Syrian opposition ready for direct talks with government delegation — representativeWorld February 22, 21:56
UN Syria envoy expects no breakthrough at new round of Syria talksWorld February 22, 21:09
Russia opposes sharing responsibility for fate of Middle East refugeesRussian Politics & Diplomacy February 22, 20:36
First woman in space Valentina Tereshkova may meet with Queen Elizabeth IIRussian Politics & Diplomacy February 22, 20:27
Spain’s famous footballer Puyol returns to Russia next week ahead of FIFA 2017, 2018 CupsSport February 22, 20:15
Putin promotes generals to higher military ranks after Syria operationMilitary & Defense February 22, 19:56
Russia, Turkey may discuss purchase of S-400 systems at March talksMilitary & Defense February 22, 19:18
European human rights watchdog welcomes court’s ruling on Russian opposition activistWorld February 22, 18:42
Maslenitsa festival: a week of pancakes and joySociety & Culture February 22, 17:49
TBILISI, October 26 (Itar-Tass) - For Georgia’s presidential election due October 27 to be declared valid the number of voters who come to the polls will not matter. As Central Election Commission officials told Itar-Tass on Friday, this rule was effective in the previous election in January 2008 and it still remains in force.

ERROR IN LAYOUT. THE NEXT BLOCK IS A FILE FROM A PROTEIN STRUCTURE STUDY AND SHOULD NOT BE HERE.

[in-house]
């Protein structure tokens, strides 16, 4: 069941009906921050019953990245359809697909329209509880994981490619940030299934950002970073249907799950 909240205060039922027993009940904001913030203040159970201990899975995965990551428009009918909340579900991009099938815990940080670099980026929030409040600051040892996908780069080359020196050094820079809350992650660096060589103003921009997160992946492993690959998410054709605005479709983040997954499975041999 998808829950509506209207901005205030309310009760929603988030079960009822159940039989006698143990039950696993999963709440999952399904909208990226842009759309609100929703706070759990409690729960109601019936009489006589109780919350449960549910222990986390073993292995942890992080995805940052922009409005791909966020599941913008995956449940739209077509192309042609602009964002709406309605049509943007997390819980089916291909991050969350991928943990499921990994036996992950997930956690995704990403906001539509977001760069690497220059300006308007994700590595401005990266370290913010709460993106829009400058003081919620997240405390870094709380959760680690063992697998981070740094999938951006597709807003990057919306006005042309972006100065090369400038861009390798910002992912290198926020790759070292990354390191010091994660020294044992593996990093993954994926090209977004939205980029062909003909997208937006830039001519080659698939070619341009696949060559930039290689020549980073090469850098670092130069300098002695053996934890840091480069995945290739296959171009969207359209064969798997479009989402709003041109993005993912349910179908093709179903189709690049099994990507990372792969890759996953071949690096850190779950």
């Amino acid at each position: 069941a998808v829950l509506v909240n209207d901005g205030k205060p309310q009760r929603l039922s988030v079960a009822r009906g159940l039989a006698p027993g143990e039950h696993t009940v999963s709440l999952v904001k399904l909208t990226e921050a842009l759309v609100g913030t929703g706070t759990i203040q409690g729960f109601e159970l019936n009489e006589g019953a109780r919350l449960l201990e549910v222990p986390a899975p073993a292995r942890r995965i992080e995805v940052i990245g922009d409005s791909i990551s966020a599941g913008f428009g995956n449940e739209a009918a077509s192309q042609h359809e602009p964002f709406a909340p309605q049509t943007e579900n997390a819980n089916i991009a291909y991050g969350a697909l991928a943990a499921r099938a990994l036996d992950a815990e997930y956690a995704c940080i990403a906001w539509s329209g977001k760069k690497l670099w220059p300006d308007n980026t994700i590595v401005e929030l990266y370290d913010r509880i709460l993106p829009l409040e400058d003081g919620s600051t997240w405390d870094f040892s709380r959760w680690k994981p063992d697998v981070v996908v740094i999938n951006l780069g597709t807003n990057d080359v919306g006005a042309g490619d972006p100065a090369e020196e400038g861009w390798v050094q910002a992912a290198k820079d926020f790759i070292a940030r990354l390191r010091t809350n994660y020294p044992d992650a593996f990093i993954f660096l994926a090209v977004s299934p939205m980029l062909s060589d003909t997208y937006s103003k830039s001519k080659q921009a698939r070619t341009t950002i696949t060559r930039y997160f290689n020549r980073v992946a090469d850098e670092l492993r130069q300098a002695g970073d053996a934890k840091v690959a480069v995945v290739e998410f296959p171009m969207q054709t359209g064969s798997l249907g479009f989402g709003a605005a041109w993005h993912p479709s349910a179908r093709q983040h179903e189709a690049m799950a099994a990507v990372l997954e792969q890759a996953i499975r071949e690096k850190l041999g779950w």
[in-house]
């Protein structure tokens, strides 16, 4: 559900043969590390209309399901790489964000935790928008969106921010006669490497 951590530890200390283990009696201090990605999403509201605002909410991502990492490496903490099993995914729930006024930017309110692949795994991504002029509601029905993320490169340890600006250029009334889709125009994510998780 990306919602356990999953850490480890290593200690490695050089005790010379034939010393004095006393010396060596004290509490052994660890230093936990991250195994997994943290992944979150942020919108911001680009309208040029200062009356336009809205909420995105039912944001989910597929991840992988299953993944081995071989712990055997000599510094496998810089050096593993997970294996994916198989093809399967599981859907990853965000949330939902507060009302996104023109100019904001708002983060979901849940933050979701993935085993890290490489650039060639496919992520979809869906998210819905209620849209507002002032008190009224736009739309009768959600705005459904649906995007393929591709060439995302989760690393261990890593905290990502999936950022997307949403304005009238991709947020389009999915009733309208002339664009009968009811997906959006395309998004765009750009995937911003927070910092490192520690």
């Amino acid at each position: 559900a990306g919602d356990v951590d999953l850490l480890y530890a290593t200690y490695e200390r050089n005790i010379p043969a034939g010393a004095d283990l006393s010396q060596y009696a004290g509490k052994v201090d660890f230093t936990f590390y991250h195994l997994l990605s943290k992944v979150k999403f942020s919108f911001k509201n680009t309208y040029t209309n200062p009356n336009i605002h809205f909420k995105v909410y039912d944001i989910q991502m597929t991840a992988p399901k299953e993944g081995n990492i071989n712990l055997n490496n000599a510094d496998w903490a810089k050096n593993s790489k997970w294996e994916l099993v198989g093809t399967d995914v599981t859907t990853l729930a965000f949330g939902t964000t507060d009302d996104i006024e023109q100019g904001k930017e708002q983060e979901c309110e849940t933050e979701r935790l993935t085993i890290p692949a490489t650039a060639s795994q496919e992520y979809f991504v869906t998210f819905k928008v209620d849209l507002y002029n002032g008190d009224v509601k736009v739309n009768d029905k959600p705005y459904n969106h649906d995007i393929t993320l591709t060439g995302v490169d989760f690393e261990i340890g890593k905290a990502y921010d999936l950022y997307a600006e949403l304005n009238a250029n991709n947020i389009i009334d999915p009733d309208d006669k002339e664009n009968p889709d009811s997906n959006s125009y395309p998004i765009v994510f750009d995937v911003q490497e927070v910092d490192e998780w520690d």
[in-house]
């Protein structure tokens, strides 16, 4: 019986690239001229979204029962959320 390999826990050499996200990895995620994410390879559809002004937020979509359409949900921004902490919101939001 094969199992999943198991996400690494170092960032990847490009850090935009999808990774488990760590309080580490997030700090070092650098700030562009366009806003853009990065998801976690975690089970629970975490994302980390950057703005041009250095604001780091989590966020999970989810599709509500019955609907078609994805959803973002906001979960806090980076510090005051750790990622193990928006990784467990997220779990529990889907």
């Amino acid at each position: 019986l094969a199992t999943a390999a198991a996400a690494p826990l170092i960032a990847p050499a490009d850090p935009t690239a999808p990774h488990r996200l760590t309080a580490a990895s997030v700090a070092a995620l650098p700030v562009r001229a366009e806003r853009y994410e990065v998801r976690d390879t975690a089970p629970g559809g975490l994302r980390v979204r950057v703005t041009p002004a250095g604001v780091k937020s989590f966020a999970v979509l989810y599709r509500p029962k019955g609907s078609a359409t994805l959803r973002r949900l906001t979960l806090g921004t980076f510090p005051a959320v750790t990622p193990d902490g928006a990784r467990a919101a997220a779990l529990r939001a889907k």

CEC officials explained that the candidate who collected more than half of the ballots cast would be declared the winner.
The CEC will be obliged to declare the final returns no later than twenty days after the voting, by November 16.
If none of the candidates collects a more than 50-percent majority, a runoff will be held within two weeks after the CEC has declared the results of the first round. In the runoff either of the two candidates is to receive a plurality.
According to the CEC Georgia has 3,537,719 eligible voters.
The CEC originally registered 23 candidates for the presidency. One withdrew from the race a while later. In the meantime, the ballot papers still carry 23 names, as it was too late to remove the dropout candidate.
Most experts believe the main contenders for the presidency are the candidate from Georgia’s ruling coalition Georgian Dream, Georgy Margvelashvili, former parliamentary speaker Nino Burdzhanadze, who represents the socio-political forum National Assembly of Georgia, and David Bakradze, of Georgia’s previous ruling party United National Movement.
Some observers also point to the leader of the Labor Party, Shalva Natelashvili, who is in opposition to President Mikhail Saakashvili and Prime Minister Bidzina Ivanishvili. Natelashvili has his own stable electorate, but his chances of success in the presidential race are slim.